Turkey denounces ‘occupation’ of Crimea on sixth anniversary
“Turkey and the international community do not recognize the illegal annexation of the Crimean Autonomous Republic of Ukraine by the Russian Federation based on an illegitimate referendum which was held six years ago today,” the ministry said in a written statement.
“On this occasion, we confirm once again our support for the territorial integrity and sovereignty of Ukraine, strategic partner of Turkey,” read the statement.
The ministry also said that Turkey prioritizes the “wellbeing and security of Crimean Tatars in their historic homeland.”
“It continues to be a priority for Turkey that Crimean Tatars… protect their cultural identity, and that their suffering resulting from the occupation is brought to an end,” it added.
Crimean Tatars are a Turkic ethnic group indigenous to Crimea. Many have opposed Russia's annexation of the Black Sea peninsula.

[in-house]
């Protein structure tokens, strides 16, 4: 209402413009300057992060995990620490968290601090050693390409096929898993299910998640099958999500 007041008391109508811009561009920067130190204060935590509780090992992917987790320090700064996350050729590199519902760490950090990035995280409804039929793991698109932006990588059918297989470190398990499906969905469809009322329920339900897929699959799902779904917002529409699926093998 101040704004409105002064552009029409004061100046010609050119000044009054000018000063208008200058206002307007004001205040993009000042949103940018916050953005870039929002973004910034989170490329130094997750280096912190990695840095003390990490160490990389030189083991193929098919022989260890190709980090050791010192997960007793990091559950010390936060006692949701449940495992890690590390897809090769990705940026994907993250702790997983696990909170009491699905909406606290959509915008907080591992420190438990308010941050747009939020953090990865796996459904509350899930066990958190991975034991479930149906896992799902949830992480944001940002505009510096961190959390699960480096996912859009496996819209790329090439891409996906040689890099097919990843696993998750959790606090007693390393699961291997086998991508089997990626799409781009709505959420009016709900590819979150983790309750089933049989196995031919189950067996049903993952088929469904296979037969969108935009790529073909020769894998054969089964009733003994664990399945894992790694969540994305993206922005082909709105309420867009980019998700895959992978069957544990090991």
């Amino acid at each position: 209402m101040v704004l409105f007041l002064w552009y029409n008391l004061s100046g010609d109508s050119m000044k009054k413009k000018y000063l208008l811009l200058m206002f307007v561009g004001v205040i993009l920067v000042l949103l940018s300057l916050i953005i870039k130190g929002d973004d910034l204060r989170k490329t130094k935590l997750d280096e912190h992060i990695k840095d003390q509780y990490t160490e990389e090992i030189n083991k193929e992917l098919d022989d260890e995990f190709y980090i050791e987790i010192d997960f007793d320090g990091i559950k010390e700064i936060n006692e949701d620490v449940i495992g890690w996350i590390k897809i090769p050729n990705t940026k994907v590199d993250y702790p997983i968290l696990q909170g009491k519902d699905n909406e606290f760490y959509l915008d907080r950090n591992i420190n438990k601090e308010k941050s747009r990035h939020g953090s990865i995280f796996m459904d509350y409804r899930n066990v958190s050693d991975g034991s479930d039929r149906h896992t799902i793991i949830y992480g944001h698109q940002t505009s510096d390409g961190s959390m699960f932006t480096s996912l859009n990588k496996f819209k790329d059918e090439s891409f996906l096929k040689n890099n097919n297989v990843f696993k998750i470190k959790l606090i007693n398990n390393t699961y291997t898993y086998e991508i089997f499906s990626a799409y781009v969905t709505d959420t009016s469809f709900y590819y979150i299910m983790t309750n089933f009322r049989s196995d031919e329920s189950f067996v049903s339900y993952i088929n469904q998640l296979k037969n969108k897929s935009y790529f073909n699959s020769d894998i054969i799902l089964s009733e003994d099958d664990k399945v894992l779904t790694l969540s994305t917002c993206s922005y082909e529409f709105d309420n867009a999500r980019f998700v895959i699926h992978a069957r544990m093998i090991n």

Crimea was first seized by Russian forces in the 18th century under Catherine the Great.
The 27,000-square kilometer territory is a lush peninsula that long has been a favorite vacation destination for Russians.
It became part of Ukraine in 1954 when Soviet leader Nikita Khrushchev transferred jurisdiction from Russia, a move that was a mere formality until the 1991 collapse of the Soviet Union meant that Crimea landed in an independent Ukraine.
The Kremlin has argued that Khrushchev’s move on Crimea violated Soviet law.
Russian troops swept into Crimea just days after the February 2014 ouster of Ukraine’s Russia-friendly president, catching the West by surprise.
The Russian forces blocked Ukrainian soldiers at their garrisons, setting the stage for a hastily called referendum in Crimea.
The move hasn't been recognized by most of the world's nations and that triggered Western sanctions against Moscow.